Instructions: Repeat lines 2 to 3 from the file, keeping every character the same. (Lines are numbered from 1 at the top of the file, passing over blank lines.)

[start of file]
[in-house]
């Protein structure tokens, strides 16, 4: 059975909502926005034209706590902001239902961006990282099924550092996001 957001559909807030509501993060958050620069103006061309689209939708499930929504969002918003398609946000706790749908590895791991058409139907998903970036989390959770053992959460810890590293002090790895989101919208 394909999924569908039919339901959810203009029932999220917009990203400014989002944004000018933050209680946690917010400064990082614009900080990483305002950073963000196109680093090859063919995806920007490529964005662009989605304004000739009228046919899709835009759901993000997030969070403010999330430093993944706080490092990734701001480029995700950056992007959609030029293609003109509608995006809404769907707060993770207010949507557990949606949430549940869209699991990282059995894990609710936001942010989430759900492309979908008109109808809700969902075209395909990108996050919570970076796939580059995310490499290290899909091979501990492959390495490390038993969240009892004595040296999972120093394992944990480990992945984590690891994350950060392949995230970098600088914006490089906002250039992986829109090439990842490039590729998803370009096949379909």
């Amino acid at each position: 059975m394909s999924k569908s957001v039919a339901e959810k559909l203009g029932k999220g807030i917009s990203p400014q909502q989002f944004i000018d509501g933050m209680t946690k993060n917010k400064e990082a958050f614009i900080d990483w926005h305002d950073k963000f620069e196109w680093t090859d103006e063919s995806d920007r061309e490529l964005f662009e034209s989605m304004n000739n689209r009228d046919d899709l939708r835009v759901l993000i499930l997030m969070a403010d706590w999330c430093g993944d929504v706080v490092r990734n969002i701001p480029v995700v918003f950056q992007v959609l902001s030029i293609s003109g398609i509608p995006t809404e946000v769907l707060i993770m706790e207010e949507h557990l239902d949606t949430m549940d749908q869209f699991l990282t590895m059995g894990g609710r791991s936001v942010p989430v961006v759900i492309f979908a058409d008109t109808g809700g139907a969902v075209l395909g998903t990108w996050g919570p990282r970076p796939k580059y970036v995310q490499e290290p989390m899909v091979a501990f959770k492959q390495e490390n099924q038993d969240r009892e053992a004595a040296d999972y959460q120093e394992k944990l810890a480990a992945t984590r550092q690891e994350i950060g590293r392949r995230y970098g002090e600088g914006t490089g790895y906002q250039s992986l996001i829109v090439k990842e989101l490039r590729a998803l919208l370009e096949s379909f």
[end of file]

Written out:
């Protein structure tokens, strides 16, 4: 059975909502926005034209706590902001239902961006990282099924550092996001 957001559909807030509501993060958050620069103006061309689209939708499930929504969002918003398609946000706790749908590895791991058409139907998903970036989390959770053992959460810890590293002090790895989101919208 394909999924569908039919339901959810203009029932999220917009990203400014989002944004000018933050209680946690917010400064990082614009900080990483305002950073963000196109680093090859063919995806920007490529964005662009989605304004000739009228046919899709835009759901993000997030969070403010999330430093993944706080490092990734701001480029995700950056992007959609030029293609003109509608995006809404769907707060993770207010949507557990949606949430549940869209699991990282059995894990609710936001942010989430759900492309979908008109109808809700969902075209395909990108996050919570970076796939580059995310490499290290899909091979501990492959390495490390038993969240009892004595040296999972120093394992944990480990992945984590690891994350950060392949995230970098600088914006490089906002250039992986829109090439990842490039590729998803370009096949379909």
């Amino acid at each position: 059975m394909s999924k569908s957001v039919a339901e959810k559909l203009g029932k999220g807030i917009s990203p400014q909502q989002f944004i000018d509501g933050m209680t946690k993060n917010k400064e990082a958050f614009i900080d990483w926005h305002d950073k963000f620069e196109w680093t090859d103006e063919s995806d920007r061309e490529l964005f662009e034209s989605m304004n000739n689209r009228d046919d899709l939708r835009v759901l993000i499930l997030m969070a403010d706590w999330c430093g993944d929504v706080v490092r990734n969002i701001p480029v995700v918003f950056q992007v959609l902001s030029i293609s003109g398609i509608p995006t809404e946000v769907l707060i993770m706790e207010e949507h557990l239902d949606t949430m549940d749908q869209f699991l990282t590895m059995g894990g609710r791991s936001v942010p989430v961006v759900i492309f979908a058409d008109t109808g809700g139907a969902v075209l395909g998903t990108w996050g919570p990282r970076p796939k580059y970036v995310q490499e290290p989390m899909v091979a501990f959770k492959q390495e490390n099924q038993d969240r009892e053992a004595a040296d999972y959460q120093e394992k944990l810890a480990a992945t984590r550092q690891e994350i950060g590293r392949r995230y970098g002090e600088g914006t490089g790895y906002q250039s992986l996001i829109v090439k990842e989101l490039r590729a998803l919208l370009e096949s379909f």